I agree, the business models that ad industry and consumer web services like Google have put in place are heavily dependent on data slurping. When regulation under GDPR and other DP laws start to have an effect, they may use that to move to a more freemium type of model for some services, or charge more for products e.g. Android devices, if that source of revenue is to be undercut.

You'll never guess what you can do once you steal a laptop, reflash the BIOS, and reboot it

Joeyjoejojrshabado

Re: Again.. How many people turn their machine off?

"The other being a nastygram from the BSA that was quite costly."

The British Shakesphere Association are real bastards.

Expanding Right To Be Forgotten slippery slope to global censorship, warn free speech fans

Joeyjoejojrshabado

Yes

"We aren't talking about removing it from the net. We are talking about removing it from google."

Yes and no. This particular case (you're right) is about de-referencing from Google search results and extending that requirement globally. The issue for free speech etc. is that it sets a precedent for someone using that same right in the same way when it comes to the source material.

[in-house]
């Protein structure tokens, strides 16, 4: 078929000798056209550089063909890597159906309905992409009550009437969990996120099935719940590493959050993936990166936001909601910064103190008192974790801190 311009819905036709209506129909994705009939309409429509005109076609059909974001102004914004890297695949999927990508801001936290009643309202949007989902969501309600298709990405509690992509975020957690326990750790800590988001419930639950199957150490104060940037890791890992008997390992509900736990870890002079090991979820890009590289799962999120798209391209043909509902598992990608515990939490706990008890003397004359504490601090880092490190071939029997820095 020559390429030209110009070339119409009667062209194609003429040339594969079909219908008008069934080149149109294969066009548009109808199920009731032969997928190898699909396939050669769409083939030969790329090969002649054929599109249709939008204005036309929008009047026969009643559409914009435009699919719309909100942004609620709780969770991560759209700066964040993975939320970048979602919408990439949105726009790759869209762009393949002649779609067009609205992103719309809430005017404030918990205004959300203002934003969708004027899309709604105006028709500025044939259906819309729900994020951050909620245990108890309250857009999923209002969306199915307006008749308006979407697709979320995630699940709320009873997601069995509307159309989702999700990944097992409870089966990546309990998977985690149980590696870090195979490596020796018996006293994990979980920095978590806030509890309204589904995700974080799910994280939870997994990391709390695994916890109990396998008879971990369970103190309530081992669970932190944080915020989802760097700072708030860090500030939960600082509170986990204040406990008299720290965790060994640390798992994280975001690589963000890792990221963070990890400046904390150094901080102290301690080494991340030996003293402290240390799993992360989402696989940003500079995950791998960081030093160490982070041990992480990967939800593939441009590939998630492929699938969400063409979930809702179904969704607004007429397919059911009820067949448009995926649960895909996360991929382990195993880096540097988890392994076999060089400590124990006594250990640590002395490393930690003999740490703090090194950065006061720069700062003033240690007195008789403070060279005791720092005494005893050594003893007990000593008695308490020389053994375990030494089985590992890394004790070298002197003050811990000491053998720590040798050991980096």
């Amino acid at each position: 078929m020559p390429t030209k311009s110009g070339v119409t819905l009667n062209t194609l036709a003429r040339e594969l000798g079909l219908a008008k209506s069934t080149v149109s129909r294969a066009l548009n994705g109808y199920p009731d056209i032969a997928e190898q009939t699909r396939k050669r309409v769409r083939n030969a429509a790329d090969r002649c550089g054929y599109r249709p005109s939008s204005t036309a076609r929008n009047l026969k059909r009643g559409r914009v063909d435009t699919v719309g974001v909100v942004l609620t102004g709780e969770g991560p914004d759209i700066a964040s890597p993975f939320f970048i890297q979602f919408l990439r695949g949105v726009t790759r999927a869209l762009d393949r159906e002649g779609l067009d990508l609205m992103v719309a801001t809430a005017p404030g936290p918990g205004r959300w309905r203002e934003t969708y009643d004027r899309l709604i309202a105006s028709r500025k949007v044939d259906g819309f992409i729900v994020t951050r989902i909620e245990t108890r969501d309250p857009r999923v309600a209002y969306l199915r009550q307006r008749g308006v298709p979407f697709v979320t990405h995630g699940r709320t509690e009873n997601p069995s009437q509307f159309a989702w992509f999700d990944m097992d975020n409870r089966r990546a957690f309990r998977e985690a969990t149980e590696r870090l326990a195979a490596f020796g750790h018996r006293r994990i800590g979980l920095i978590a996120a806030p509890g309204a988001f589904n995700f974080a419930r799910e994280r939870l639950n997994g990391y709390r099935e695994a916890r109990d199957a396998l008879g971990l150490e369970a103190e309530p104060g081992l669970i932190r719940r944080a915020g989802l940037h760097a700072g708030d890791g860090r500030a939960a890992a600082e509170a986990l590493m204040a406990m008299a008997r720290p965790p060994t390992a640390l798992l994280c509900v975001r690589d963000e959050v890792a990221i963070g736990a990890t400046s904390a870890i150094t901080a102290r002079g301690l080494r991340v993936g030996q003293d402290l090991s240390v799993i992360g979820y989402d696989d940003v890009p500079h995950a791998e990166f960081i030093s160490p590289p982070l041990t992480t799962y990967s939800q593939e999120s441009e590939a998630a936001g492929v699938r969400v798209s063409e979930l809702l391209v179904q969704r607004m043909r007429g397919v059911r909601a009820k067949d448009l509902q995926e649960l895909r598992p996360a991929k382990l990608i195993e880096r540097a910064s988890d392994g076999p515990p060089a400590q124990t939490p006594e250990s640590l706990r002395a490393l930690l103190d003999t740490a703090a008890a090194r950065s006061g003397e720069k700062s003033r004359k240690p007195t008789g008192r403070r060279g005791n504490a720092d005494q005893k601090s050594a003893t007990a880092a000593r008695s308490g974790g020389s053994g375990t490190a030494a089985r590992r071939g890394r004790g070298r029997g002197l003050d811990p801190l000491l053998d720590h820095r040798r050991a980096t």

Trainer regrets giving straight answer to staffer's odd question

Joeyjoejojrshabado

Pushing up the daisies

My dad was using a daisy wheel printer with his Amstrad up to the mid 2000s (for some reason) for his patient files and did most of his work at home late at night. If I'd known about the coke trick then I might have saved myself some sleepless nights.

Get drinking! Abstinence just as bad for you as getting bladdered

Joeyjoejojrshabado

Re: Is correlation causation....?

Does it state that alcohol is thr key factor? It examines the effect of alcohol, which is one factor

ReactOS 0.4.9 release metes out stability and self-hosting, still looks like a '90s fever dream

Joeyjoejojrshabado

Re: Someone said "Mono-cultures can be dangerous in the long run."

I agree. I'm never going to find cause to use it but it's good that there's more than a "single alternative"

Car-crash television: 'Excuse me ma'am, do you speak English?' 'Yes I do,' replies AMD's CEO

Joeyjoejojrshabado

Re: Might not look scripted, but they've prearranged the interviews and for how long in advance.

Or, you could watch them interview Vettel for the same paint-drying experience.